Just when we'd come to expect little from Danny Boyle (Trainspotting) as a director, in 2002 he reemerged with 28 Days Later, a modest film in digital video about zombies and fatal viruses. The movie was so, so effective that here comes the sequel – under the direction of Juan Carlos Fresnadillo –, another refreshing perspective that serves as a metaphor for the war on terror. They say nothing is ever as good the second time around... but fortunately, this one is among the select few exceptions.
In this family, one person lays down the law: Georgia (Jane Fonda, in another menopausal role similar to the one she played in Monster In-Law). As the grandmother of an outrageous, rebellious teen-ager (Lindsay Lohan in a portrayal and parody of herself), Georgia makes and breaks relationships among three generation of women by overruling her own daughter, played by Felicity Huffman. The film turns repetitive after a very entertaining first half-hour, but a skillful Lohan, say what you may, manages to grab moviegoers' attention.
It has all the elements of a Hallmark movie: a pregnant waitress who hates her marriage falls for a forbidden love, possibly her last chance at happiness. Thank God that the director and scriptwriter were smart enough to avoid falling into clichés in situations we've seen a million times, and that Keri Russell uses her character to produce emotional instead of sentimental work.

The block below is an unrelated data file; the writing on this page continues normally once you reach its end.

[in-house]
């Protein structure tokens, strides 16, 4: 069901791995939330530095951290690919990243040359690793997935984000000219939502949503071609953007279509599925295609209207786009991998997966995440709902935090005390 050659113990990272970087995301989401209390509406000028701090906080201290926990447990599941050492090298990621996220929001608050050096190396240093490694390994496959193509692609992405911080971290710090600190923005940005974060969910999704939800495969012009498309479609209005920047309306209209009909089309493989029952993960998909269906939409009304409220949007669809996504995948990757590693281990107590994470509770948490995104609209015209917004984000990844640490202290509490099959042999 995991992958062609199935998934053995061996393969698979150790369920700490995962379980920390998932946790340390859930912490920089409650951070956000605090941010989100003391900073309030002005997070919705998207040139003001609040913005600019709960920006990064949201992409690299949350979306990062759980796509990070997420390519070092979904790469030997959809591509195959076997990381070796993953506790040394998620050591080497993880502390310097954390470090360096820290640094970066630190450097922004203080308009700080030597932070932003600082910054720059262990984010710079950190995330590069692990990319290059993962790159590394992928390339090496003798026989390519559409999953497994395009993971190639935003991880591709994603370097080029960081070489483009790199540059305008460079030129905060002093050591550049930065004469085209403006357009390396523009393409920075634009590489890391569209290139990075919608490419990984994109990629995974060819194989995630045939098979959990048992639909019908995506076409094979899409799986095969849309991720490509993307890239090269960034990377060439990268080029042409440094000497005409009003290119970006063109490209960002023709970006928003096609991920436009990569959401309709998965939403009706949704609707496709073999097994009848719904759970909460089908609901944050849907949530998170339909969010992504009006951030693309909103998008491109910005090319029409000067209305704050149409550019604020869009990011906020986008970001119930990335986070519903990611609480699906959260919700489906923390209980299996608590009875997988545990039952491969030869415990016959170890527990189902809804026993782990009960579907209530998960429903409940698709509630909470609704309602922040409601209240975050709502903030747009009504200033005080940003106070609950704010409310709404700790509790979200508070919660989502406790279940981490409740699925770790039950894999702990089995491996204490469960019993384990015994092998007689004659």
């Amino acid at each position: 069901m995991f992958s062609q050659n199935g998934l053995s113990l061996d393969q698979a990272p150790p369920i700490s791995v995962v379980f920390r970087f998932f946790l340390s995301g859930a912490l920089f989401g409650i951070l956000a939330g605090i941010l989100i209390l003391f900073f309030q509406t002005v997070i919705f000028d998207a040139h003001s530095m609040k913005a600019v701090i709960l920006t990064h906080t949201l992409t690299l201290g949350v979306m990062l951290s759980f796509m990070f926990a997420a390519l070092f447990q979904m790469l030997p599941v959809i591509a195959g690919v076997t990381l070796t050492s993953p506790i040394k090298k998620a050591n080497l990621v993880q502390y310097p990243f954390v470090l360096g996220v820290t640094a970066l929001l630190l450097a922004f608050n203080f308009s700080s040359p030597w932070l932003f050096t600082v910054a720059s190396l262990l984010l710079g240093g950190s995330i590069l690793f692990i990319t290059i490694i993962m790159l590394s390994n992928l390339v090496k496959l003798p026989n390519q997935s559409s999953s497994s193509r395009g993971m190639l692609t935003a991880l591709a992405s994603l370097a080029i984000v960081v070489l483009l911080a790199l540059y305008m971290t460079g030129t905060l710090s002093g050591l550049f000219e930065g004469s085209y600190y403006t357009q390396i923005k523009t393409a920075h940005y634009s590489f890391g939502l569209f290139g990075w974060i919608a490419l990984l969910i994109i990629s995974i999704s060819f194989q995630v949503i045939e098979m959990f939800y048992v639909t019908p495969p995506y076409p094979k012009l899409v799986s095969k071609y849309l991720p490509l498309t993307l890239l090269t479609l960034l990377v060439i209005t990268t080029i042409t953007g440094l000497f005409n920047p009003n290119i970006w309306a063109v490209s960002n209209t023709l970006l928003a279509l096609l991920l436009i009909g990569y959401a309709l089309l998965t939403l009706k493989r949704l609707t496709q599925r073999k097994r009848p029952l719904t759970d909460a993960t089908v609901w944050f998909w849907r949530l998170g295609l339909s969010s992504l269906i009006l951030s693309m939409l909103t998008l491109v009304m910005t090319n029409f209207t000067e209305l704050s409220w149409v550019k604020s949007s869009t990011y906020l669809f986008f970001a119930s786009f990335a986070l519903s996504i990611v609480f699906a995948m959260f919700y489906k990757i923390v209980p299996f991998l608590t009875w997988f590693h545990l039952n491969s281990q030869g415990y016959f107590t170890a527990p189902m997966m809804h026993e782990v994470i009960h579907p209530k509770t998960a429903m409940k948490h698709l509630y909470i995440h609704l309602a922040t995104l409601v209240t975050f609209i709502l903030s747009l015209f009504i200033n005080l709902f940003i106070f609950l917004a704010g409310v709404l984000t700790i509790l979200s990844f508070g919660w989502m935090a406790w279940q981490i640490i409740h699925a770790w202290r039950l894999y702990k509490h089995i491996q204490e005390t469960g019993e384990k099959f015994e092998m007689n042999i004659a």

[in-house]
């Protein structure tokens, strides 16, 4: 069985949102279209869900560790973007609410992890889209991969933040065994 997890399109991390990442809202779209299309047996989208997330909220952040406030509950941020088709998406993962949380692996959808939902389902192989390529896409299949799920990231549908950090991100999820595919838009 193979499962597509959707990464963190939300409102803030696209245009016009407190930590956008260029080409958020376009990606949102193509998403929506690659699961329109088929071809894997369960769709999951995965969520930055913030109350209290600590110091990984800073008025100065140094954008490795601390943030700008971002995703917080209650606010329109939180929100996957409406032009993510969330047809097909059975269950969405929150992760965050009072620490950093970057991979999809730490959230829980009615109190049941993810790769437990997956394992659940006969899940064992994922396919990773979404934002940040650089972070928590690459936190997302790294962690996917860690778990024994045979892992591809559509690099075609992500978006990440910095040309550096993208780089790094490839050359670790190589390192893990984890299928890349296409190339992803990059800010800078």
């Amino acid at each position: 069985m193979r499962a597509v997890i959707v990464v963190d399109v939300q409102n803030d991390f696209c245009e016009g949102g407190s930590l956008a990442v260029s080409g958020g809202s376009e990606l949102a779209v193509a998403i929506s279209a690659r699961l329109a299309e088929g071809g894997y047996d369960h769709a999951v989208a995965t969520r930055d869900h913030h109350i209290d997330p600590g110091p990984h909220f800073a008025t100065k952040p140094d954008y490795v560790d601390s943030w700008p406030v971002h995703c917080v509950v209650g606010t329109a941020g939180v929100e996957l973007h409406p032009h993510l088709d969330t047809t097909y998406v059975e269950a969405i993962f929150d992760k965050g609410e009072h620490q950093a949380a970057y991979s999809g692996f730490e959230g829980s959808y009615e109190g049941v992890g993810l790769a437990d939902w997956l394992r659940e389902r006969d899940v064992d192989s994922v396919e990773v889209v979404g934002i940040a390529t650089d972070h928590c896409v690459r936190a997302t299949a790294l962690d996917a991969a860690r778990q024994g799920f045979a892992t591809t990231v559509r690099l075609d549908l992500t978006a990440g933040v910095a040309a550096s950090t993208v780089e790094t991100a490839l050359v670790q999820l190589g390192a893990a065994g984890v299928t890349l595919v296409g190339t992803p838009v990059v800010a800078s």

...And on the eighth day, Guillermo del Toro was born. He's a little genius with a childlike spirit and a Gothic point of view that he manages to convey on film like few have been able to do. Imaginative, creative, surprising, Pan's Labyrynth is a fable about escaping to the reality of war conflicts (just those that are contrary to our ideals). Through the eyes of a girl, Del Toro reminds us how unfair and neglectful adults are with little ones. The two-disk collection, available starting May 15th, includes extras such as four documentaries, the storyboard and comments from the filmmaker.
It took Darren Aronofsky seven years to make his most personal film. Originally, Brad Pitt and Cate Blanchett were going to star in it (in fact, they filmed several scenes), but it was twice put on hold due to financial woes, until the original production company opted to cancel the project altogether. Years later, while Pitt and Blanchett were filming Babel, Warner Independent Films gave Aronofsky the green light to do another movie. The Requiem For A Dream director put his foot down and went back to The Fountain, this time casting his wife, Rachel Weisz, and Hugh Jackman in leading roles. There is no doubt, after seeing it, that this was a philosophical disaster about eternal life that it should have never come to be. It's that bad.
This collector's edition of the adrenaline-inducing film -- celebrated for the scene in which Cary Grant and Grace Nelly intimate that they're going at it with a fireworks shot that Hitchcock managed to imprint in our minds forever -- finally gets fair treatment with a DVD. Four documentaries, Peter Bogdanovich's comments and a better image quality complement this adventure, which along with North by Northwest, gave way to James Bond.